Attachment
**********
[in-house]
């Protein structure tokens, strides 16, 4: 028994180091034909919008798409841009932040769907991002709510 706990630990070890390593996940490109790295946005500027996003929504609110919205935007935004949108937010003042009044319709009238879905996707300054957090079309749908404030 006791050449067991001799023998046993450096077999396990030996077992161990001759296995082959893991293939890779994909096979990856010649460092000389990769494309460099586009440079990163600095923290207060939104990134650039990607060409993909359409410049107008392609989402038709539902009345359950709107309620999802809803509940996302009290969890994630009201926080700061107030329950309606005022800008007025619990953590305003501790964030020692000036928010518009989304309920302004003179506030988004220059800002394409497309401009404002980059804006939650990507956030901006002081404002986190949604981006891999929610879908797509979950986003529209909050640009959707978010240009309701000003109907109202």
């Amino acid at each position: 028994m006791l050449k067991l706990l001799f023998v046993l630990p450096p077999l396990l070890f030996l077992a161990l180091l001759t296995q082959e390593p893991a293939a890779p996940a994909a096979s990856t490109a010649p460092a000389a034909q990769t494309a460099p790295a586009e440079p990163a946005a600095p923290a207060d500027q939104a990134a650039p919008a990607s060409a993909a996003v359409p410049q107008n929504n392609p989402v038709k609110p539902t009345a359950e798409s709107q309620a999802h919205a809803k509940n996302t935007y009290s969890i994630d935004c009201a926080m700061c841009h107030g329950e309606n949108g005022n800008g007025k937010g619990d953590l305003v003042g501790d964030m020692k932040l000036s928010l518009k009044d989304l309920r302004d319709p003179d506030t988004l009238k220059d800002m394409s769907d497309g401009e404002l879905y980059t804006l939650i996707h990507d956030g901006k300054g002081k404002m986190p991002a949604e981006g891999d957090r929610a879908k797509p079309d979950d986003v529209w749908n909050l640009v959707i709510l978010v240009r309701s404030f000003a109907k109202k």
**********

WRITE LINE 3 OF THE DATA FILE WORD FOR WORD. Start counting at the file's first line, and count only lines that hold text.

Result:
């Amino acid at each position: 028994m006791l050449k067991l706990l001799f023998v046993l630990p450096p077999l396990l070890f030996l077992a161990l180091l001759t296995q082959e390593p893991a293939a890779p996940a994909a096979s990856t490109a010649p460092a000389a034909q990769t494309a460099p790295a586009e440079p990163a946005a600095p923290a207060d500027q939104a990134a650039p919008a990607s060409a993909a996003v359409p410049q107008n929504n392609p989402v038709k609110p539902t009345a359950e798409s709107q309620a999802h919205a809803k509940n996302t935007y009290s969890i994630d935004c009201a926080m700061c841009h107030g329950e309606n949108g005022n800008g007025k937010g619990d953590l305003v003042g501790d964030m020692k932040l000036s928010l518009k009044d989304l309920r302004d319709p003179d506030t988004l009238k220059d800002m394409s769907d497309g401009e404002l879905y980059t804006l939650i996707h990507d956030g901006k300054g002081k404002m986190p991002a949604e981006g891999d957090r929610a879908k797509p079309d979950d986003v529209w749908n909050l640009v959707i709510l978010v240009r309701s404030f000003a109907k109202k």